Nov. 1st, 2022 Exercise while receiving chemotherapy can aid cancer patients in overcoming the effects of the treatment and get back to their normal lives sooner.
According to a new study of 266 patients receiving chemotherapy for breast, testicular or colon cancer, or non-Hodgkin’s Lymphoma. The participants participated in a 6 month exercise program however, half of them began the program prior to their chemotherapy treatment (3 months before the time their chemo was scheduled to come to an end) and the remaining half started the program after the chemo had been completed.
Research has previously demonstrated that exercise can benefit cancer patients However, this study is the first study to examine how the timing of exercise could affect the results of treatment.
People who exercised during chemotherapy noticed a lesser decline in their peak oxygen consumption or VO2 peakwhich is a measure of fitness overall after the chemotherapy had ended. After that the VO2 peak of their group decreased by around 50% less than the other group’s.
There were also less decreases in strength and quality of life and physical performance. Additionally, they reported less fatigue.
“Although patients may feel tired after the treatment, exercise may cause changes in strength of muscles and enhance physical fitness,” says study author Annemiek Walenkamp, MD, PhD, an oncologist at the University Medical Center Groningen in the Netherlands.
Exercise causes cellular changes within the body, triggering the creation of mitochondria in muscles cell, Walenkamp explains.
“Having more mitochondria boosts your body’s energy production. Exercise also increases the flow of oxygen. This lets you more effectively utilize your the energy .”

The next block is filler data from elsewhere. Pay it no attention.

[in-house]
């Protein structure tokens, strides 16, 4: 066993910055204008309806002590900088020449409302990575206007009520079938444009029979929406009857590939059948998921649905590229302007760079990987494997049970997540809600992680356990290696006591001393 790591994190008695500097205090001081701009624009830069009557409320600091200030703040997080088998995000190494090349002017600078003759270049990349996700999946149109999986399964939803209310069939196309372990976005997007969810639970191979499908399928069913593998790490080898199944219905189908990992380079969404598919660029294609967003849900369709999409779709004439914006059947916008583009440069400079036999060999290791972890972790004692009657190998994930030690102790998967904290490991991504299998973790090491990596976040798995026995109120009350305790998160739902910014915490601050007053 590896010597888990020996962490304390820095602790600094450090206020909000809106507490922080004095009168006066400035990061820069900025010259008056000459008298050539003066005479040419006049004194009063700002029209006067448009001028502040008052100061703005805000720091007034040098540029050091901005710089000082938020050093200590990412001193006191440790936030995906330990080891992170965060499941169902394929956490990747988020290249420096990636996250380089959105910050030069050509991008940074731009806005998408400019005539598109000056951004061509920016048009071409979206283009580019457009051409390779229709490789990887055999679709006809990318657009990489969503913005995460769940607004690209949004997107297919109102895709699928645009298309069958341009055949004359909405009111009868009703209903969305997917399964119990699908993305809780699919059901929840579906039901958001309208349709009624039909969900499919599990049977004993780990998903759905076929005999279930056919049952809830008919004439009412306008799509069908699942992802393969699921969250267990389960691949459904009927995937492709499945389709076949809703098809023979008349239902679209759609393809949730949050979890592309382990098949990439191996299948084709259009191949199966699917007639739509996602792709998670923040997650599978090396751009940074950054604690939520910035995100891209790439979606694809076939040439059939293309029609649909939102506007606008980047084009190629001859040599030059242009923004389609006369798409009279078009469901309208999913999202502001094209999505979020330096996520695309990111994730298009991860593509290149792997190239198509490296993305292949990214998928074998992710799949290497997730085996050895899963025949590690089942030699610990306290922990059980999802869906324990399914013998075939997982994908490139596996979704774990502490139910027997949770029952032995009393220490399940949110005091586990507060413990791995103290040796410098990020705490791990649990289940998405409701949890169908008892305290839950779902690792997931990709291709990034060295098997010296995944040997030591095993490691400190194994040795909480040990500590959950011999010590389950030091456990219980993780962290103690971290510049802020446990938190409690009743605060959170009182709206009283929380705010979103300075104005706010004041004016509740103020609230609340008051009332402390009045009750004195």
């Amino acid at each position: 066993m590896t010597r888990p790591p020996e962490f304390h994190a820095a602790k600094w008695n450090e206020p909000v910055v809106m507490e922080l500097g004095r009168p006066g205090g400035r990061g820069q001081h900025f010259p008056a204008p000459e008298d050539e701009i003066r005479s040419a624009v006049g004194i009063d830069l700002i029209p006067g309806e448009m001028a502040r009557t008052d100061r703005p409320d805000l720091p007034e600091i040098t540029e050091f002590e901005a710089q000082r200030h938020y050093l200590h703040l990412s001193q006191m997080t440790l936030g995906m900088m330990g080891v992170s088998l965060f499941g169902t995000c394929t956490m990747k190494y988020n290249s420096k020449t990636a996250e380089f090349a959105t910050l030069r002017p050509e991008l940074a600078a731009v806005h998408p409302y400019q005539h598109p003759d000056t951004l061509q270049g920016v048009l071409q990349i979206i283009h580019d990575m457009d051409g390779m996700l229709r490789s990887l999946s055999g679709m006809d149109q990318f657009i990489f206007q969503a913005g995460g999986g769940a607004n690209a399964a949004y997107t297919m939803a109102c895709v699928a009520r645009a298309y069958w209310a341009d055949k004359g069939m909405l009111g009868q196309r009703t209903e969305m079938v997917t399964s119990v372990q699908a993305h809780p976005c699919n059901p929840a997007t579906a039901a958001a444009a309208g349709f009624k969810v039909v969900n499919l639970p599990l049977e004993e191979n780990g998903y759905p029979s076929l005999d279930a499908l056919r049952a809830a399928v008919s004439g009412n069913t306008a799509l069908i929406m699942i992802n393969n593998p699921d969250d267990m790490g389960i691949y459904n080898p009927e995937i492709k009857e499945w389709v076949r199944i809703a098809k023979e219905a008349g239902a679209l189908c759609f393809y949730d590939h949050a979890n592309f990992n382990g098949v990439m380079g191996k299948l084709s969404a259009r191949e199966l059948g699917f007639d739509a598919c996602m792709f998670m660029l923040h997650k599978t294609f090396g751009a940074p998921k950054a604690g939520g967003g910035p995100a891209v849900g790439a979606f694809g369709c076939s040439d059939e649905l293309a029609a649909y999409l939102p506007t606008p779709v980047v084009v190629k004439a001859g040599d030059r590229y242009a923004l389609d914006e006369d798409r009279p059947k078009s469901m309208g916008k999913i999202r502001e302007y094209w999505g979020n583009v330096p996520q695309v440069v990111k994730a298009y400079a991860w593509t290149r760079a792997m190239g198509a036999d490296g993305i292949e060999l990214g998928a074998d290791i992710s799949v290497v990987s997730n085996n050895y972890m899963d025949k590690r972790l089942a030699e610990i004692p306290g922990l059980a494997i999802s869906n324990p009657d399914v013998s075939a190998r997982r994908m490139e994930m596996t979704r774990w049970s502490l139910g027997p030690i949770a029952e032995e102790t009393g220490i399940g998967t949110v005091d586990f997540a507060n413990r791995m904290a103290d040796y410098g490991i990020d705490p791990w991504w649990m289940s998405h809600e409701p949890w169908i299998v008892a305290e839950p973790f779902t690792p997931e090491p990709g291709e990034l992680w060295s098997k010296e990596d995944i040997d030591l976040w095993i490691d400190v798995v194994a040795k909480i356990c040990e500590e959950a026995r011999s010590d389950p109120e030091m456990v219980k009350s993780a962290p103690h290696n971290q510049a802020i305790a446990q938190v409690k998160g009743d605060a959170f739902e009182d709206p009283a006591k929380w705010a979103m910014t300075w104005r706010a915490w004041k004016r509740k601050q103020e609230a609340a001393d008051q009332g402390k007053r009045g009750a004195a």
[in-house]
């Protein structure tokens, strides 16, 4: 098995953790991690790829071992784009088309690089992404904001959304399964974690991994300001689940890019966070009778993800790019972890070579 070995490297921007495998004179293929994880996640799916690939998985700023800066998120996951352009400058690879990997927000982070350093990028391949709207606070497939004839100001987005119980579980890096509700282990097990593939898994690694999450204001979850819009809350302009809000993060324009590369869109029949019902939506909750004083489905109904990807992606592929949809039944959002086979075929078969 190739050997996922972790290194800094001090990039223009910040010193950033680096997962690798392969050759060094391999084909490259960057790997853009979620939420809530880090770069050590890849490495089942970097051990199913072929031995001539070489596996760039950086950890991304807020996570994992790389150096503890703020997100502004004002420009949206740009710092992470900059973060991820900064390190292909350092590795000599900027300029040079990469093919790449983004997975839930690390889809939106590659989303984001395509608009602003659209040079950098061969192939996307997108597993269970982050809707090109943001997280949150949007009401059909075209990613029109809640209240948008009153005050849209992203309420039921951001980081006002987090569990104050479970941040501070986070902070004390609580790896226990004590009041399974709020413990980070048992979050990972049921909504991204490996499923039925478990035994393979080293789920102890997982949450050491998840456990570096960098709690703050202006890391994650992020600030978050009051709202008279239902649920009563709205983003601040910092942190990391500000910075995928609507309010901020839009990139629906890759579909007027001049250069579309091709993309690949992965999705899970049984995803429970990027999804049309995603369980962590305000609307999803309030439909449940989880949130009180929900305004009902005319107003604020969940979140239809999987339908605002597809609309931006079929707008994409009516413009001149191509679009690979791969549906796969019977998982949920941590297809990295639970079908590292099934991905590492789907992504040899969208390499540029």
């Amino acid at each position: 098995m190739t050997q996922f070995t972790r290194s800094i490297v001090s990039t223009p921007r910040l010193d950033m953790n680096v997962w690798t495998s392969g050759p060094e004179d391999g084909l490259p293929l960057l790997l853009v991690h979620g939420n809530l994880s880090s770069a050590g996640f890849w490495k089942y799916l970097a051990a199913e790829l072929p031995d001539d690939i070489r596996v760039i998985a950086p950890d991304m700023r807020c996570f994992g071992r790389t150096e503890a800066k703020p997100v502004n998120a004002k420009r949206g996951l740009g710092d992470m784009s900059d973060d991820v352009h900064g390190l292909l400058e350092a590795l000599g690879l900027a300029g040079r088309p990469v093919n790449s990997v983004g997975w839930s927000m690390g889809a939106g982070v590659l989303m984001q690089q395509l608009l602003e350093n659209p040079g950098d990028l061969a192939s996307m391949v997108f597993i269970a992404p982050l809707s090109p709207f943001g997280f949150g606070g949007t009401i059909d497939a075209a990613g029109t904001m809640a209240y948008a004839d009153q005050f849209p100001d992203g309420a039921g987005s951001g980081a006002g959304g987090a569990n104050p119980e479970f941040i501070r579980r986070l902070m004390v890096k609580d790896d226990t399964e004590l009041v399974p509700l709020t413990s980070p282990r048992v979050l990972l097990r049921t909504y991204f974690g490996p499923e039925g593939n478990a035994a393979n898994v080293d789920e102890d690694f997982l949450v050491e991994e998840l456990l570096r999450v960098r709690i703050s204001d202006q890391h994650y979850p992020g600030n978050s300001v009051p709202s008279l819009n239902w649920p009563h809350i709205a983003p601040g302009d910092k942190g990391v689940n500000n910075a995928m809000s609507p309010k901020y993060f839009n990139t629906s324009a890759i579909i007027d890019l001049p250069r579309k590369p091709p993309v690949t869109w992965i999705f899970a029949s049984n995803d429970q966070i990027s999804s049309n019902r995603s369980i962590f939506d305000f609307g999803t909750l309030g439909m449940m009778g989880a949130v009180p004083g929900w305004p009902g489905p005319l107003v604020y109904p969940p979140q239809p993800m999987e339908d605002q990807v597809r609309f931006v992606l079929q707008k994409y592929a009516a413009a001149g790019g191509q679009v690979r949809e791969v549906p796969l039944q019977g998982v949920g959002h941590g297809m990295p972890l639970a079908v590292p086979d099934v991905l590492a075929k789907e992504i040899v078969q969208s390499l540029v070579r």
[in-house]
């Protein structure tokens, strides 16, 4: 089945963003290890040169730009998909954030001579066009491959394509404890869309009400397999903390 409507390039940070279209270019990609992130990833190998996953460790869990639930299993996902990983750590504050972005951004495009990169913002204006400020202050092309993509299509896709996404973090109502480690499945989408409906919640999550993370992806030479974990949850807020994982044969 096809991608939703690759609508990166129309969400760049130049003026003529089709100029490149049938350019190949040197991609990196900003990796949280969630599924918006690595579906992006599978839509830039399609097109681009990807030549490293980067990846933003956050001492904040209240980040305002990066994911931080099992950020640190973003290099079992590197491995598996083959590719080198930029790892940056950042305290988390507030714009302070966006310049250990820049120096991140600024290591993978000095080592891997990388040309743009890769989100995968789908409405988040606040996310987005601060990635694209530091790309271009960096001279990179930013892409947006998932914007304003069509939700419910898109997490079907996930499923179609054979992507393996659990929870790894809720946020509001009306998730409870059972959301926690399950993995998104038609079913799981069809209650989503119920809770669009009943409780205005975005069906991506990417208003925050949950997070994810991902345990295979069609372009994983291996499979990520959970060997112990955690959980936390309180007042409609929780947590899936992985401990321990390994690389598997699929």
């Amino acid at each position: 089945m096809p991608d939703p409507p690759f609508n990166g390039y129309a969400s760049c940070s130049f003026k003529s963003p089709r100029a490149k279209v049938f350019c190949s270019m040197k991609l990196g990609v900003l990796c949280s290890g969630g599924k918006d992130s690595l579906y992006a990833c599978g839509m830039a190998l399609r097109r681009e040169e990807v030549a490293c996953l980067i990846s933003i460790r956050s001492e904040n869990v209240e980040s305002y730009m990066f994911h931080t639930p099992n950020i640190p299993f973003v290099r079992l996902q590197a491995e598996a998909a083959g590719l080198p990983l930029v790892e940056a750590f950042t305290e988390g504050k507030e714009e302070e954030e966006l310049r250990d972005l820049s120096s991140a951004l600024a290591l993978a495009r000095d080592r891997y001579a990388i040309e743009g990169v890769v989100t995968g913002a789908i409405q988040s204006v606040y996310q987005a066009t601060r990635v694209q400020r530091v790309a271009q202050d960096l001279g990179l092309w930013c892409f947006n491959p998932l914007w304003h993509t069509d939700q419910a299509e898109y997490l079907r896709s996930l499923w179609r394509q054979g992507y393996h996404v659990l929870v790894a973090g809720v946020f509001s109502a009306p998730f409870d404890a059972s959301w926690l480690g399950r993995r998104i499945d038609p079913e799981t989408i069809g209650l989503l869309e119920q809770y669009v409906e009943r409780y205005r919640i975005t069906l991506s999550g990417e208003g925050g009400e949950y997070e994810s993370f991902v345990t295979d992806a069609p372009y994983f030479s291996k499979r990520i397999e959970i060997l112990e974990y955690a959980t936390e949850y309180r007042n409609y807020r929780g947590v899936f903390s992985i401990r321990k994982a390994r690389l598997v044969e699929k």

If exercise isn’t safe to be carried out during chemotherapy, an after-treatment program can aid. In reality, all participants of the study were able return the fitness back to their baseline condition one year after they completed their exercise regimen, regardless of the time they began it.
Maintaining the health of your heart and lung is crucial for cancer patients because it can increase the chances of survival. Another study showed that for each extra 1 peak metabolic equivalent (the level of power that you sit still for) cancer patients experienced through an exercise routine, their risk to die from cancer was reduced by 25%..
What type of exercise is recommended for patients? For the Dutch study, participants completed 30 minutes of aerobic exercise (stationary bike treadmill) every day as well as 20 to 30 minutes of weight training two times each week, and leisure sport such as soccer, indoor hockey, or badminton every week. They were supervised by an occupational therapist for the first 3 months before they were required to continue the program by themselves for the remaining three months.
Further research is required to find the most safe exercises for various kinds of cancers, Walenkamp says. Patients with bone or lung cancer, for instance should be extra vigilant and make certain to collaborate with the services of a physical therapist that specialize in helping cancer patients.
“When the safety of patients is assured I believe that every patient will benefit from this treatment,” Walenkamp says.
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